Efficacy and safety of vibegron for the treatment of irritable bowel syndrome in women: Results of a randomized, double-blind, placebo-controlled phase 2 trial

Neurogastroenterol Motil. 2022 Dec;34(12):e14448. doi: 10.1111/nmo.14448.Epub 2022 Aug 16.


Brian E Lacy 1Jennifer King 2Denise Shortino 2Chris Schaumburg 2Cornelia Haag-Molkenteller 2William D Chey 3


Author information

1Gastroenterology and Hepatology, Mayo Clinic, Jacksonville, Florida, USA.

2Urovant Sciences, Irvine, California, USA.

3Division of Gastroenterology, University of Michigan Health System, Ann Arbor, Michigan, USA.


Background: Preclinical and clinical studies suggest that β3 -adrenergic receptor activation may be a novel target for treating abdominal pain and gastrointestinal motility dysfunction in patients with irritable bowel syndrome (IBS). This proof-of-concept study evaluated the efficacy and safety of the β3 -adrenergic agonist vibegron in treating IBS-related pain.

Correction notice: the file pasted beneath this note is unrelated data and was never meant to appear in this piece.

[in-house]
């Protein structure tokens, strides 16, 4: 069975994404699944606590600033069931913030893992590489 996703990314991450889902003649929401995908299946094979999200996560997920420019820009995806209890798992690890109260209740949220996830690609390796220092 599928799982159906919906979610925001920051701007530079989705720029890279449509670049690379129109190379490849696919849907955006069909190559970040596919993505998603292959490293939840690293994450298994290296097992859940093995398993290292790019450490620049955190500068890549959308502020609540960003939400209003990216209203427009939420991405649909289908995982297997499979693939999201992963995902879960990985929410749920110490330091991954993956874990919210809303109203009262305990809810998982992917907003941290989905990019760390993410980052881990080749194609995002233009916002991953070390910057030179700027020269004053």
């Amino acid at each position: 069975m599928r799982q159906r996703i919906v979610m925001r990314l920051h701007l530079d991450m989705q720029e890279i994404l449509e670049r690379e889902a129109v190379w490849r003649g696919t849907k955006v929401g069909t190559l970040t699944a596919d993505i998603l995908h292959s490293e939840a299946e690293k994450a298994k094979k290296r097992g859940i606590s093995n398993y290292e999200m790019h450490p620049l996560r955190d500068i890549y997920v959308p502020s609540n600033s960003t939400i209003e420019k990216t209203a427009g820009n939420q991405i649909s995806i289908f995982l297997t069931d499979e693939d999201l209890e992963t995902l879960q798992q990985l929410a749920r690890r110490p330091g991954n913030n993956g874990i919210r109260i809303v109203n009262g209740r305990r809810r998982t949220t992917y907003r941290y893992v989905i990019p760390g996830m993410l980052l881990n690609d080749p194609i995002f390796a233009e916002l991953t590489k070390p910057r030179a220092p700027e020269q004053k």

Methods: Adult women with predominant-diarrhea IBS (IBS-D) or with mixed diarrhea/constipation (IBS-M), diagnosed using Rome IV criteria, were randomized 1:1 to receive once-daily vibegron 75 mg or placebo for 12 weeks. The primary endpoint was the percentage of patients with IBS-D considered abdominal pain intensity (API) weekly responders, defined as ≥30% reduction from baseline at week 12 in mean weekly worst abdominal pain over 24 hours using the API score. Patients completed a pain diary at baseline and at weeks 2, 4, 8, and 12. Safety was assessed by adverse events (AEs) in the overall IBS population.

Key results: Of the 222 patients with IBS randomized (vibegron, N = 111; placebo, N = 111), 85% completed the trial. There was no significant difference in the percentage of patients with IBS-D (vibegron, N = 66; placebo, N = 63) considered API weekly responders with vibegron vs. placebo (p = 0.8222) after 12 weeks. The incidence of AEs was comparable between treatment groups (33.3% each), with equal rates of worsening IBS symptoms (2.7% each).

Conclusions and inferences: In women with IBS-D, vibegron was not associated with significant improvement in the percentage of API weekly responders. Vibegron was generally safe and well tolerated and, in particular, did not worsen IBS symptoms vs. placebo.



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